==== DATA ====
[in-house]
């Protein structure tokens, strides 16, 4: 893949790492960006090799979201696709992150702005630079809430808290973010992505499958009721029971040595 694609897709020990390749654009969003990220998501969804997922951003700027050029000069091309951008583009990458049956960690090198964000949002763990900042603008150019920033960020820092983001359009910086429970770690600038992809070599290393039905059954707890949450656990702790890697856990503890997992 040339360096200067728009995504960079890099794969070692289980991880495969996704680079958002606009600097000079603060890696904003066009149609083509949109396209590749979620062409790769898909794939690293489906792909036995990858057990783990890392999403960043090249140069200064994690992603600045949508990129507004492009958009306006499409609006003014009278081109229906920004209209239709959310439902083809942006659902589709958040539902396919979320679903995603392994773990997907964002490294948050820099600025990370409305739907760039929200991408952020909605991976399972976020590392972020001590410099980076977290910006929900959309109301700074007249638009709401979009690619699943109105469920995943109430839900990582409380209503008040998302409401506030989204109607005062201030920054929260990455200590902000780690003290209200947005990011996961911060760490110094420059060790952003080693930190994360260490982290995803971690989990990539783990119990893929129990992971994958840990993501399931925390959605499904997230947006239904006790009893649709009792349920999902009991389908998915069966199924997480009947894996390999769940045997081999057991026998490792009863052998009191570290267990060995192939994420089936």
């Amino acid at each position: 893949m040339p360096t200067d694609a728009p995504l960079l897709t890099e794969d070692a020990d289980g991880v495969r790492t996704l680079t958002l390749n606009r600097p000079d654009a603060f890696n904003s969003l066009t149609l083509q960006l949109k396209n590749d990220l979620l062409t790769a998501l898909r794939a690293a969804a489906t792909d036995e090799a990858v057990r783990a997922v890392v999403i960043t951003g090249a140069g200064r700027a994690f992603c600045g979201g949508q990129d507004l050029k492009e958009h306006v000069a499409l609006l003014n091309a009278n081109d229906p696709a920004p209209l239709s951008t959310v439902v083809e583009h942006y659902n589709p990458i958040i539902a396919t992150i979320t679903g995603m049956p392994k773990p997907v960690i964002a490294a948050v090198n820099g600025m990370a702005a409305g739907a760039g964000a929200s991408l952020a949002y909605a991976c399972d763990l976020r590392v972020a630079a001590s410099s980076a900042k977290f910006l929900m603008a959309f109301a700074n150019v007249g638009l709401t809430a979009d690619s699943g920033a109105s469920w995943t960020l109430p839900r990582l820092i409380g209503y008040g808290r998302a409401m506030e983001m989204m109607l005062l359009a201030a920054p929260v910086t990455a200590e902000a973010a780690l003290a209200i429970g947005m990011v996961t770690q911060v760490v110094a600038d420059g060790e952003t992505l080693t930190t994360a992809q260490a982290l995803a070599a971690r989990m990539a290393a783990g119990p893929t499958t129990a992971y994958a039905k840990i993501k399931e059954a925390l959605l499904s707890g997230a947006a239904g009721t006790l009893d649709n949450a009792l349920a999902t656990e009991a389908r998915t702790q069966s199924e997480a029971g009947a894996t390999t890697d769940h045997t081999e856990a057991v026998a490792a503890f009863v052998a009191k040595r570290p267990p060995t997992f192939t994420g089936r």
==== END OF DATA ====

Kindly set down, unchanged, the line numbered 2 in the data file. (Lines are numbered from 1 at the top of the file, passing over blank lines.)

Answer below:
């Protein structure tokens, strides 16, 4: 893949790492960006090799979201696709992150702005630079809430808290973010992505499958009721029971040595 694609897709020990390749654009969003990220998501969804997922951003700027050029000069091309951008583009990458049956960690090198964000949002763990900042603008150019920033960020820092983001359009910086429970770690600038992809070599290393039905059954707890949450656990702790890697856990503890997992 040339360096200067728009995504960079890099794969070692289980991880495969996704680079958002606009600097000079603060890696904003066009149609083509949109396209590749979620062409790769898909794939690293489906792909036995990858057990783990890392999403960043090249140069200064994690992603600045949508990129507004492009958009306006499409609006003014009278081109229906920004209209239709959310439902083809942006659902589709958040539902396919979320679903995603392994773990997907964002490294948050820099600025990370409305739907760039929200991408952020909605991976399972976020590392972020001590410099980076977290910006929900959309109301700074007249638009709401979009690619699943109105469920995943109430839900990582409380209503008040998302409401506030989204109607005062201030920054929260990455200590902000780690003290209200947005990011996961911060760490110094420059060790952003080693930190994360260490982290995803971690989990990539783990119990893929129990992971994958840990993501399931925390959605499904997230947006239904006790009893649709009792349920999902009991389908998915069966199924997480009947894996390999769940045997081999057991026998490792009863052998009191570290267990060995192939994420089936």